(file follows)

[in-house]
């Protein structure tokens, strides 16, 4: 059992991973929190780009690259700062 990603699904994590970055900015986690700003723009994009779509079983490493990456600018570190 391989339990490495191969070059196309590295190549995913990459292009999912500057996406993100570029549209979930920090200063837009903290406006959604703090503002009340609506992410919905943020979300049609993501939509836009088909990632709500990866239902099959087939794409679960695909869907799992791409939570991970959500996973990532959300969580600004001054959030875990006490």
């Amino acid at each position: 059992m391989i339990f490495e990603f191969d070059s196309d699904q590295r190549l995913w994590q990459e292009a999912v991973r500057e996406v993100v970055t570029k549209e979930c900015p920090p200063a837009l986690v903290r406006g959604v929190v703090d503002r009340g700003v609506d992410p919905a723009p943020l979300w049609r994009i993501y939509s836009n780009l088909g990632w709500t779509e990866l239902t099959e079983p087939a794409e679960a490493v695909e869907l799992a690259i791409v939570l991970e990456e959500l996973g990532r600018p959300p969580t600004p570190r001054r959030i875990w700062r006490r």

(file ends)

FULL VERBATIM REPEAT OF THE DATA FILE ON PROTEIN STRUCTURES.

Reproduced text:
[in-house]
């Protein structure tokens, strides 16, 4: 059992991973929190780009690259700062 990603699904994590970055900015986690700003723009994009779509079983490493990456600018570190 391989339990490495191969070059196309590295190549995913990459292009999912500057996406993100570029549209979930920090200063837009903290406006959604703090503002009340609506992410919905943020979300049609993501939509836009088909990632709500990866239902099959087939794409679960695909869907799992791409939570991970959500996973990532959300969580600004001054959030875990006490």
């Amino acid at each position: 059992m391989i339990f490495e990603f191969d070059s196309d699904q590295r190549l995913w994590q990459e292009a999912v991973r500057e996406v993100v970055t570029k549209e979930c900015p920090p200063a837009l986690v903290r406006g959604v929190v703090d503002r009340g700003v609506d992410p919905a723009p943020l979300w049609r994009i993501y939509s836009n780009l088909g990632w709500t779509e990866l239902t099959e079983p087939a794409e679960a490493v695909e869907l799992a690259i791409v939570l991970e990456e959500l996973g990532r600018p959300p969580t600004p570190r001054r959030i875990w700062r006490r």